I’m always interested in how other people work out the eternal problem of their genealogy filing.
One of the issues that seem to get us stuck is how to do it in a way that allows us to use the same organizational structure to suit a myriad of purposes. We’ve got digital files and paper files and boxes and rooms full of this and that. We plan to organize it. We plan to write books from it. We plan to share it. And then we go back to being buried.
I appreciate the problem with computer files. Technology goes obsolete. God knows where this is all headed down the road. Will anyone bother to read my computer files? Or will they just sit rotting on discs and hard-drives? Surely a printed book will not get lost in the fray? Our paranoia may be well-justified.
And I’ve got nothing against books and paper. I grew up with paper. If I could get set up on a slab of Tempur-Pedic foam in a library aisle with my meals delivered twice a day I’d be pretty much set for life.
The Armchair Genealogist got me thinking about putting together everything I’ve got in one place. I stopped dead in my tracks when I got to the part about printing all my files and putting them in 3-ring binders. Print everything? Oh, my head.
OK, let’s take a break here and switch cultures.
Some people never wrote anything down. They just told the stories generation after generation. There’s a few good reasons for that. First, talking kept things real. Nobody got to live in la-la land pretending this and that wasn’t really happening. Second, the lessons of the past got handed down in real-time where they’d be useful. Third, it was something to do on cold nights.
Maybe we should just go back to talking.
I’ve gotten as far as putting all my digital files into MRIN folders. Not everyone has the option of using MRINs. It depends on your choice of genealogy software. I think marriage surname folders would work just as well. Say, instead of 0106, it would be Forsyth, Nancy-Harris, John.
Assuming the point is to consolidate everything, what’s missing in the folders is all the data that’s already been put into Legacy. So, the next step would be to go in reverse through each marriage and copy all their data out of Legacy.
I can simply print out an Individual Report showing everything I have for each person. The advantage of this is that it’s a starting point for a chapter in my book or my wiki or what-have-you.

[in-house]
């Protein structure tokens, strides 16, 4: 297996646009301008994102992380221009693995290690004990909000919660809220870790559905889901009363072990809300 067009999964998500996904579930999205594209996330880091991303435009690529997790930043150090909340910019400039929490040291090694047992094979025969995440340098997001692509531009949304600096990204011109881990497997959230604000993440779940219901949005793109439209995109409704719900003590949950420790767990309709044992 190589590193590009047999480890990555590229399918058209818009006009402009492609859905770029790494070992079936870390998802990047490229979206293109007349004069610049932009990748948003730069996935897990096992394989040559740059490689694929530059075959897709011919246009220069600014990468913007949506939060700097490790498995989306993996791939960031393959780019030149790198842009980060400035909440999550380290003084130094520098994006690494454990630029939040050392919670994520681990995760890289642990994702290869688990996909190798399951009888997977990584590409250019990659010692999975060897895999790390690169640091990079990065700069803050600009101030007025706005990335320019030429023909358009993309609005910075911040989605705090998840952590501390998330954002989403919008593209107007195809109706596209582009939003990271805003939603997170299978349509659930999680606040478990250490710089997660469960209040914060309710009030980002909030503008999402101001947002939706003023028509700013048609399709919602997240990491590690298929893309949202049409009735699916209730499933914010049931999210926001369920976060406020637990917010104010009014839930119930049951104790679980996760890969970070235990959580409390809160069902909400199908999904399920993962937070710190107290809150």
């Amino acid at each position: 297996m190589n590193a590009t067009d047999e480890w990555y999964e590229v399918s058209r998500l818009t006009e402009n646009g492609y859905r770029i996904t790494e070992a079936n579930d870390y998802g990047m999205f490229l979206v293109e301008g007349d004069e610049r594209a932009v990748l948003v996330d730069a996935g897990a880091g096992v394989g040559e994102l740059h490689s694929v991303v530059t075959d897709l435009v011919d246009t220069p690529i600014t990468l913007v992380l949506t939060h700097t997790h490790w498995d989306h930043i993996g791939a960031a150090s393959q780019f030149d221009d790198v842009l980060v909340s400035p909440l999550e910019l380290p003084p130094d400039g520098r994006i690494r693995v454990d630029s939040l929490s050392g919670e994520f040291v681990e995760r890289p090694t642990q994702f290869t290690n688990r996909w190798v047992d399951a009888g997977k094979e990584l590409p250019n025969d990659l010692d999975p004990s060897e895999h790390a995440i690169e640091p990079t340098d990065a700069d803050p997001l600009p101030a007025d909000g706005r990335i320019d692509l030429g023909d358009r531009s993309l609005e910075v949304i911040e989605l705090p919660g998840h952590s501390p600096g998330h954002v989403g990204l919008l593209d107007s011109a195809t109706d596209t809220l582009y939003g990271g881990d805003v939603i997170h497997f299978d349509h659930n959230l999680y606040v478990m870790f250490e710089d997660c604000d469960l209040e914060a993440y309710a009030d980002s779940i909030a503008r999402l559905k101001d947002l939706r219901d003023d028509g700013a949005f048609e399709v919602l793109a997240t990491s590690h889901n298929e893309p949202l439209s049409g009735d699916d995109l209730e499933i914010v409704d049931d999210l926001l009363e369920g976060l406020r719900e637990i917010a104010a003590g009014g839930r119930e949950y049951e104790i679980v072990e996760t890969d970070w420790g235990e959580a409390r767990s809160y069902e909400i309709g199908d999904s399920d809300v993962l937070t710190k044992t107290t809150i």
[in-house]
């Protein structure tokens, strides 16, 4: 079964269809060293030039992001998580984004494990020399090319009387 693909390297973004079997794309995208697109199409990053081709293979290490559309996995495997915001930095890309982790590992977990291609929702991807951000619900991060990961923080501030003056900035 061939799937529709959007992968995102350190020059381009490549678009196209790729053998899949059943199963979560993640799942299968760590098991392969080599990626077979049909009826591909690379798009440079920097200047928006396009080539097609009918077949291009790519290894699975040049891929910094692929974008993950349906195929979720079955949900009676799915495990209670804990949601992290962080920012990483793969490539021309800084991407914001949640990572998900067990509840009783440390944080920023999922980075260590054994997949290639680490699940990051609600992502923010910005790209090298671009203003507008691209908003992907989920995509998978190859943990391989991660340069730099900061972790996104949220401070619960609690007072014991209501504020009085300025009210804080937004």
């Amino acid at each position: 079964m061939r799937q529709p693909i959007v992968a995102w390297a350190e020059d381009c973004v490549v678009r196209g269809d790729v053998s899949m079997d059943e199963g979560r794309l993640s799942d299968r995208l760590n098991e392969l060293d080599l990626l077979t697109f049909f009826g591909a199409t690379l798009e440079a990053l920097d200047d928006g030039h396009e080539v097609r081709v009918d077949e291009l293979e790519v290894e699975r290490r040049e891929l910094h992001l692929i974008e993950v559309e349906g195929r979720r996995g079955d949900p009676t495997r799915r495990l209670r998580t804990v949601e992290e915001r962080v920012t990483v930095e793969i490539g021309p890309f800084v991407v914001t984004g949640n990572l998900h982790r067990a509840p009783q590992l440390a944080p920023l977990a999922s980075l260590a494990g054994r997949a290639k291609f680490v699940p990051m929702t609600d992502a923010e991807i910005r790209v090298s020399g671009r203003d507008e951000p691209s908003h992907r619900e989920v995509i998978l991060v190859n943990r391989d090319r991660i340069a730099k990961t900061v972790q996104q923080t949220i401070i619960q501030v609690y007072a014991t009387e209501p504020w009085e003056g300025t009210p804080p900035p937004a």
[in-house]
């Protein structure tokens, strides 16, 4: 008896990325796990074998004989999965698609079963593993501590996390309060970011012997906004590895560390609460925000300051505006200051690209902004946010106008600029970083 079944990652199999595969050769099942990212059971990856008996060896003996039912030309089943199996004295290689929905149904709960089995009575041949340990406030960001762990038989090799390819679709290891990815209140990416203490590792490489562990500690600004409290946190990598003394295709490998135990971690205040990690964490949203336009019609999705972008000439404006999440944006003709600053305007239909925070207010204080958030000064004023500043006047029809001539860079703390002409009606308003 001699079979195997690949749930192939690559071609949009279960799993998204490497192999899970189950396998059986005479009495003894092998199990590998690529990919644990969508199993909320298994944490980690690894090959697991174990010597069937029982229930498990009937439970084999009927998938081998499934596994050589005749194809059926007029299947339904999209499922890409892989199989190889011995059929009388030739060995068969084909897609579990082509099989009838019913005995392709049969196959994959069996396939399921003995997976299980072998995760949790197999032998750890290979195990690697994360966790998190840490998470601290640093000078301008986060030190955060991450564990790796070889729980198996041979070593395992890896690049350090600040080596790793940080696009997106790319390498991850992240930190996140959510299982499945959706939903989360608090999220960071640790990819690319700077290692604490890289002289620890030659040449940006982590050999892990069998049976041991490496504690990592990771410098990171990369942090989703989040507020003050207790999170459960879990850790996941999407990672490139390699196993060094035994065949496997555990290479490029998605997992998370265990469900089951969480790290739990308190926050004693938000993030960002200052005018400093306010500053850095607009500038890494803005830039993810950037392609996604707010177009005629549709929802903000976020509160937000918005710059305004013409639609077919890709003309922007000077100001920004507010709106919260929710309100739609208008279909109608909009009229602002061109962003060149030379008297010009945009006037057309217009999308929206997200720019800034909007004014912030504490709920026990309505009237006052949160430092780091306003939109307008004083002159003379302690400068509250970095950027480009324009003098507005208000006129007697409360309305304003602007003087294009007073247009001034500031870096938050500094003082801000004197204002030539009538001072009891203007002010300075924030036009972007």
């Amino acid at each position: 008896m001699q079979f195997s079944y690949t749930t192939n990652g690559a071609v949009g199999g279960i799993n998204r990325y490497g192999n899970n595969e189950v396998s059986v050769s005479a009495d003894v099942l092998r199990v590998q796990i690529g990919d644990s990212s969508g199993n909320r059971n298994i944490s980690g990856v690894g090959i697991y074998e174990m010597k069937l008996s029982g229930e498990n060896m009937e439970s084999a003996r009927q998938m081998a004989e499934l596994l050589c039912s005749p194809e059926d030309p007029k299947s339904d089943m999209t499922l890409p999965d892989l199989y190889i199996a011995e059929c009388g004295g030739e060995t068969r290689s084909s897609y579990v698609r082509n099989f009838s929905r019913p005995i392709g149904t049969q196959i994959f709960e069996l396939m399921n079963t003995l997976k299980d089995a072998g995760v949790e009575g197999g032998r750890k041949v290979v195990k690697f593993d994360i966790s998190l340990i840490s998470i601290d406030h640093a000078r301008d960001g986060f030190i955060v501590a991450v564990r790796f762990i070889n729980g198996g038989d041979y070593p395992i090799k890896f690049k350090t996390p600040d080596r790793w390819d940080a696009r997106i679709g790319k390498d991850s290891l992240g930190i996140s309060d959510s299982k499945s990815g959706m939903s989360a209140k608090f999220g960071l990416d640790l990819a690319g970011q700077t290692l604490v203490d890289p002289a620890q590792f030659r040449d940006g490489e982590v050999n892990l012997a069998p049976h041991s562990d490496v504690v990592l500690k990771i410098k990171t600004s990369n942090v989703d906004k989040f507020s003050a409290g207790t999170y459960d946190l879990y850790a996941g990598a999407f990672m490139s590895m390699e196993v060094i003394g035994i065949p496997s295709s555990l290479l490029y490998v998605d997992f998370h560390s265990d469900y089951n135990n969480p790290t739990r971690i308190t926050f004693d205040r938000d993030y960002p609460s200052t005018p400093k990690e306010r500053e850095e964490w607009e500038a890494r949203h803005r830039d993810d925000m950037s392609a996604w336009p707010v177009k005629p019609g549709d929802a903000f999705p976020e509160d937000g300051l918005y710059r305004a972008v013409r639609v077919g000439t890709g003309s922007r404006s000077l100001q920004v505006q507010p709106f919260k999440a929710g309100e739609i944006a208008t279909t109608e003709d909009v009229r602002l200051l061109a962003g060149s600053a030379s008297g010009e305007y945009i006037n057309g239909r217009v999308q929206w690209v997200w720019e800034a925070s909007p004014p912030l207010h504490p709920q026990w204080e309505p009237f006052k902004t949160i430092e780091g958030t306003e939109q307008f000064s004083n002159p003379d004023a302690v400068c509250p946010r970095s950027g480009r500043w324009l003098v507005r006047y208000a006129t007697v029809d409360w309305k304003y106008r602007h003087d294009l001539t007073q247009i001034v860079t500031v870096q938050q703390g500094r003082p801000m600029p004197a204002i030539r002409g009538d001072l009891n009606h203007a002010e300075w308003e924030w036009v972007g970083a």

The options for the Individual reports are TXT, HTML or PDF. I prefer RTF (for which I use Jarte since Microsoft massacred WordPad) instead of Microsoft Word because they open quicker. So, I either print them as HTML, then copy and paste them into Jarte or print them as TXT and change the file extension.
Or you can save them as plain text straight out of the notes fields in Legacy using the ‘Write’ button.
In other words, all the notes: General, Research, Medical, Birth, Christening, etc. Chances are the Events have source documents like census records and the transcription is in the Research Notes, so no need to repeat those. All of these would also go into the MRIN or surname folders.
Since the photos and source documents are already in the MRIN folders, now I’d have literally everything in one place. This only works if you’ve already scanned all your paper.
This also makes it easier to work with Cuz on one marriage at a time because she gets a little distracted. We share my filing system but she’s got so much other stuff in her head or under a pile of papers somewhere it’s scary.
If I want to get fancy, I can also add shortcuts to the MRIN folders of their parents and children to have that wider perspective.
Granted this would be a little time-consuming but I’m not doing it for every single person in my database, right? Just the people I want to write books about. Like my direct lines and a few interesting aunts and uncles and famous cousins, maybe.
OK, maybe not. Maybe I’d like to access all files in any one line at any time. I have an idea for that but that’s another post.
Paper may be easier to work with because it can be shuffled around. I just can’t stand the thought of printing it all into binders.